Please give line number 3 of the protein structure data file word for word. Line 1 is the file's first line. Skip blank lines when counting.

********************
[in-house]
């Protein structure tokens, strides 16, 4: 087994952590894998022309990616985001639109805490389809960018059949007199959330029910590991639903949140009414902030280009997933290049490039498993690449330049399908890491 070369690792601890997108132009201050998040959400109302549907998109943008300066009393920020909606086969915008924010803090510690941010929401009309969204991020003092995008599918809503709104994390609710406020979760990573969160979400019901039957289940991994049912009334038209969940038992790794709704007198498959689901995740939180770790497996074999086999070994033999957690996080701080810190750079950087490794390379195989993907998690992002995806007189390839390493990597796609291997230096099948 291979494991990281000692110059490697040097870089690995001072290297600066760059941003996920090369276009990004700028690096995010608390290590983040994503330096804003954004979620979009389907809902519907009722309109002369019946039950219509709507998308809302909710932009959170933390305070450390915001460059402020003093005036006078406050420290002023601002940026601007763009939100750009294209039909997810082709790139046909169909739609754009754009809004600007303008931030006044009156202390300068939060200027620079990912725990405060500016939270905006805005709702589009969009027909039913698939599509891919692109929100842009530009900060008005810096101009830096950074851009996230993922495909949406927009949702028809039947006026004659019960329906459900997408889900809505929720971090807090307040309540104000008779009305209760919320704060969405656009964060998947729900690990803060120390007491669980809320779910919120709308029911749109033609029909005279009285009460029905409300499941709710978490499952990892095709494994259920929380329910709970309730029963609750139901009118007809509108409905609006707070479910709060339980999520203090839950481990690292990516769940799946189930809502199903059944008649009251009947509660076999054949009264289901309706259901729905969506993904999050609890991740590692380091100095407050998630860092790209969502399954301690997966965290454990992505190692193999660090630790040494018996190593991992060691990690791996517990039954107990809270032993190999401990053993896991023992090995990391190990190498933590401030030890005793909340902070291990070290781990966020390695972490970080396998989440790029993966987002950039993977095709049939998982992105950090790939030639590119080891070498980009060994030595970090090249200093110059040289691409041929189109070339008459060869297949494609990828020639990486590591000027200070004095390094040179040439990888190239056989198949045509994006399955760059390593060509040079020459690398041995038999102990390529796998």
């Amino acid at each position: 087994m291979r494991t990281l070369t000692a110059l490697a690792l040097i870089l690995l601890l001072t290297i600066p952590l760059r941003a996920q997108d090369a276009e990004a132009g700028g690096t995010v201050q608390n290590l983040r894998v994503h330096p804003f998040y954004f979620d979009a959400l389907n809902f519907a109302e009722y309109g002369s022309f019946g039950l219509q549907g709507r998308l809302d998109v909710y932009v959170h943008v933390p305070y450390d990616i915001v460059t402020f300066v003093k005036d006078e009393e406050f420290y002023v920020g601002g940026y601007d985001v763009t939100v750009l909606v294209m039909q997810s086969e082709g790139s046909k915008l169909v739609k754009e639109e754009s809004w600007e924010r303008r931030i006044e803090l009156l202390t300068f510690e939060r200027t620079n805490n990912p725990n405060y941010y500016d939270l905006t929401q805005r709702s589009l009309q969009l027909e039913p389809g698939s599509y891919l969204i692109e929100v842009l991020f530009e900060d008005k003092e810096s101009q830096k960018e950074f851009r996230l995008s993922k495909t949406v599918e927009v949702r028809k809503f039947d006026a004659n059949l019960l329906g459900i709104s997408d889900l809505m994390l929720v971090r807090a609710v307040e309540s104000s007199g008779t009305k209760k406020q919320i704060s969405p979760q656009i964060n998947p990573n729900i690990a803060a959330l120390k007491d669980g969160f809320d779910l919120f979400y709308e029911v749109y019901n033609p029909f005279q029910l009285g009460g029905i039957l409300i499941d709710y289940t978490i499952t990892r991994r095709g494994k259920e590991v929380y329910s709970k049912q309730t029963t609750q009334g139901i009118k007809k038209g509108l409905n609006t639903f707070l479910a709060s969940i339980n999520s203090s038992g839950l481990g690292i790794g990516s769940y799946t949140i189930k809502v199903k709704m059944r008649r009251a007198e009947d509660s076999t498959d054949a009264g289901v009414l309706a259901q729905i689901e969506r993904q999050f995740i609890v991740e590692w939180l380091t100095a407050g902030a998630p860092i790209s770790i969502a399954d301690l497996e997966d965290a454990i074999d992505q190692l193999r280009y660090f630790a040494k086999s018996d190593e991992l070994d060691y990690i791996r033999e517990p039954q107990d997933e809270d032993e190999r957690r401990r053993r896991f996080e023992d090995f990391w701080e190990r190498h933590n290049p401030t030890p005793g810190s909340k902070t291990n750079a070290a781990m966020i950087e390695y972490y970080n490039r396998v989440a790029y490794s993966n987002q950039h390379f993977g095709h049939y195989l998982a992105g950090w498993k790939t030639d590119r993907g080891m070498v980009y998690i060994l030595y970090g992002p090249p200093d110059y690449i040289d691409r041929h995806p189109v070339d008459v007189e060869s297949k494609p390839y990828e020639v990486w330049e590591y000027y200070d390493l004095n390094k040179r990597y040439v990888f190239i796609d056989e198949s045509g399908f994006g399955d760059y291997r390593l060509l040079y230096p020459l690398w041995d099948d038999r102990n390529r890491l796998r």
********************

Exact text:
């Amino acid at each position: 087994m291979r494991t990281l070369t000692a110059l490697a690792l040097i870089l690995l601890l001072t290297i600066p952590l760059r941003a996920q997108d090369a276009e990004a132009g700028g690096t995010v201050q608390n290590l983040r894998v994503h330096p804003f998040y954004f979620d979009a959400l389907n809902f519907a109302e009722y309109g002369s022309f019946g039950l219509q549907g709507r998308l809302d998109v909710y932009v959170h943008v933390p305070y450390d990616i915001v460059t402020f300066v003093k005036d006078e009393e406050f420290y002023v920020g601002g940026y601007d985001v763009t939100v750009l909606v294209m039909q997810s086969e082709g790139s046909k915008l169909v739609k754009e639109e754009s809004w600007e924010r303008r931030i006044e803090l009156l202390t300068f510690e939060r200027t620079n805490n990912p725990n405060y941010y500016d939270l905006t929401q805005r709702s589009l009309q969009l027909e039913p389809g698939s599509y891919l969204i692109e929100v842009l991020f530009e900060d008005k003092e810096s101009q830096k960018e950074f851009r996230l995008s993922k495909t949406v599918e927009v949702r028809k809503f039947d006026a004659n059949l019960l329906g459900i709104s997408d889900l809505m994390l929720v971090r807090a609710v307040e309540s104000s007199g008779t009305k209760k406020q919320i704060s969405p979760q656009i964060n998947p990573n729900i690990a803060a959330l120390k007491d669980g969160f809320d779910l919120f979400y709308e029911v749109y019901n033609p029909f005279q029910l009285g009460g029905i039957l409300i499941d709710y289940t978490i499952t990892r991994r095709g494994k259920e590991v929380y329910s709970k049912q309730t029963t609750q009334g139901i009118k007809k038209g509108l409905n609006t639903f707070l479910a709060s969940i339980n999520s203090s038992g839950l481990g690292i790794g990516s769940y799946t949140i189930k809502v199903k709704m059944r008649r009251a007198e009947d509660s076999t498959d054949a009264g289901v009414l309706a259901q729905i689901e969506r993904q999050f995740i609890v991740e590692w939180l380091t100095a407050g902030a998630p860092i790209s770790i969502a399954d301690l497996e997966d965290a454990i074999d992505q190692l193999r280009y660090f630790a040494k086999s018996d190593e991992l070994d060691y990690i791996r033999e517990p039954q107990d997933e809270d032993e190999r957690r401990r053993r896991f996080e023992d090995f990391w701080e190990r190498h933590n290049p401030t030890p005793g810190s909340k902070t291990n750079a070290a781990m966020i950087e390695y972490y970080n490039r396998v989440a790029y490794s993966n987002q950039h390379f993977g095709h049939y195989l998982a992105g950090w498993k790939t030639d590119r993907g080891m070498v980009y998690i060994l030595y970090g992002p090249p200093d110059y690449i040289d691409r041929h995806p189109v070339d008459v007189e060869s297949k494609p390839y990828e020639v990486w330049e590591y000027y200070d390493l004095n390094k040179r990597y040439v990888f190239i796609d056989e198949s045509g399908f994006g399955d760059y291997r390593l060509l040079y230096p020459l690398w041995d099948d038999r102990n390529r890491l796998r």